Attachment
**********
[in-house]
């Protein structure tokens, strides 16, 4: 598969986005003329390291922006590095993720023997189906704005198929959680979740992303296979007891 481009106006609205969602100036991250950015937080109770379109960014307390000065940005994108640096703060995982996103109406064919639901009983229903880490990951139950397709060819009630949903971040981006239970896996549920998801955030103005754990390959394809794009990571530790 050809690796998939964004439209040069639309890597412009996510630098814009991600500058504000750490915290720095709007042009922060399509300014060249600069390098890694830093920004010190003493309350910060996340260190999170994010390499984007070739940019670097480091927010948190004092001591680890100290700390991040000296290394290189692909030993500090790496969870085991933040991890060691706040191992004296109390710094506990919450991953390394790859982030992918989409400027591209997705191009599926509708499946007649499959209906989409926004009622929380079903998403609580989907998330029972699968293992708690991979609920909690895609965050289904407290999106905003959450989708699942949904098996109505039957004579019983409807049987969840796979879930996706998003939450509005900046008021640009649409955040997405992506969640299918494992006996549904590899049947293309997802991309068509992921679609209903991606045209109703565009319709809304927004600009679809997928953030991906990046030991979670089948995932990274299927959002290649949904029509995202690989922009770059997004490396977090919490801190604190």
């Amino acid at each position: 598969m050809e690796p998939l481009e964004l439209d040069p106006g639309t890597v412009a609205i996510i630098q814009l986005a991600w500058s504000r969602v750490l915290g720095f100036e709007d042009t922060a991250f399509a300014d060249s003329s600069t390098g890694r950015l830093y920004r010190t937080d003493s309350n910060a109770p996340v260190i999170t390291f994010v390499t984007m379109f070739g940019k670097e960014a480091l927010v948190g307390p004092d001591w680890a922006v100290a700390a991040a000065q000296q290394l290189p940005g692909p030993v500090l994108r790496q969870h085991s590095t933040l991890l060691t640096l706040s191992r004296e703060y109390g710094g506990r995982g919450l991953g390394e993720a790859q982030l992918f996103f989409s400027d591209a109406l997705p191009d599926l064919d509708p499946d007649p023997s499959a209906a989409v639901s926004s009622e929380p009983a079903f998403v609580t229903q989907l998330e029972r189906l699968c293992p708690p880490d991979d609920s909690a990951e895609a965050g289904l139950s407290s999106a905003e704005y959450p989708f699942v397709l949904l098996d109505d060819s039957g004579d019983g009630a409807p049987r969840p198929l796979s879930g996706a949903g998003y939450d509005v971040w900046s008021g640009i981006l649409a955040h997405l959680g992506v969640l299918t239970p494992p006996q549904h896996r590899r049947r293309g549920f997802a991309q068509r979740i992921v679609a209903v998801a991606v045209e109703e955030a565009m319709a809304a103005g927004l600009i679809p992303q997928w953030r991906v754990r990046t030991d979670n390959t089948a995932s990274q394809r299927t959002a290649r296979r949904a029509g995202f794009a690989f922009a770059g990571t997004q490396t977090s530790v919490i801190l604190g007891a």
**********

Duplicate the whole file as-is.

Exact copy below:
[in-house]
């Protein structure tokens, strides 16, 4: 598969986005003329390291922006590095993720023997189906704005198929959680979740992303296979007891 481009106006609205969602100036991250950015937080109770379109960014307390000065940005994108640096703060995982996103109406064919639901009983229903880490990951139950397709060819009630949903971040981006239970896996549920998801955030103005754990390959394809794009990571530790 050809690796998939964004439209040069639309890597412009996510630098814009991600500058504000750490915290720095709007042009922060399509300014060249600069390098890694830093920004010190003493309350910060996340260190999170994010390499984007070739940019670097480091927010948190004092001591680890100290700390991040000296290394290189692909030993500090790496969870085991933040991890060691706040191992004296109390710094506990919450991953390394790859982030992918989409400027591209997705191009599926509708499946007649499959209906989409926004009622929380079903998403609580989907998330029972699968293992708690991979609920909690895609965050289904407290999106905003959450989708699942949904098996109505039957004579019983409807049987969840796979879930996706998003939450509005900046008021640009649409955040997405992506969640299918494992006996549904590899049947293309997802991309068509992921679609209903991606045209109703565009319709809304927004600009679809997928953030991906990046030991979670089948995932990274299927959002290649949904029509995202690989922009770059997004490396977090919490801190604190």
């Amino acid at each position: 598969m050809e690796p998939l481009e964004l439209d040069p106006g639309t890597v412009a609205i996510i630098q814009l986005a991600w500058s504000r969602v750490l915290g720095f100036e709007d042009t922060a991250f399509a300014d060249s003329s600069t390098g890694r950015l830093y920004r010190t937080d003493s309350n910060a109770p996340v260190i999170t390291f994010v390499t984007m379109f070739g940019k670097e960014a480091l927010v948190g307390p004092d001591w680890a922006v100290a700390a991040a000065q000296q290394l290189p940005g692909p030993v500090l994108r790496q969870h085991s590095t933040l991890l060691t640096l706040s191992r004296e703060y109390g710094g506990r995982g919450l991953g390394e993720a790859q982030l992918f996103f989409s400027d591209a109406l997705p191009d599926l064919d509708p499946d007649p023997s499959a209906a989409v639901s926004s009622e929380p009983a079903f998403v609580t229903q989907l998330e029972r189906l699968c293992p708690p880490d991979d609920s909690a990951e895609a965050g289904l139950s407290s999106a905003e704005y959450p989708f699942v397709l949904l098996d109505d060819s039957g004579d019983g009630a409807p049987r969840p198929l796979s879930g996706a949903g998003y939450d509005v971040w900046s008021g640009i981006l649409a955040h997405l959680g992506v969640l299918t239970p494992p006996q549904h896996r590899r049947r293309g549920f997802a991309q068509r979740i992921v679609a209903v998801a991606v045209e109703e955030a565009m319709a809304a103005g927004l600009i679809p992303q997928w953030r991906v754990r990046t030991d979670n390959t089948a995932s990274q394809r299927t959002a290649r296979r949904a029509g995202f794009a690989f922009a770059g990571t997004q490396t977090s530790v919490i801190l604190g007891a």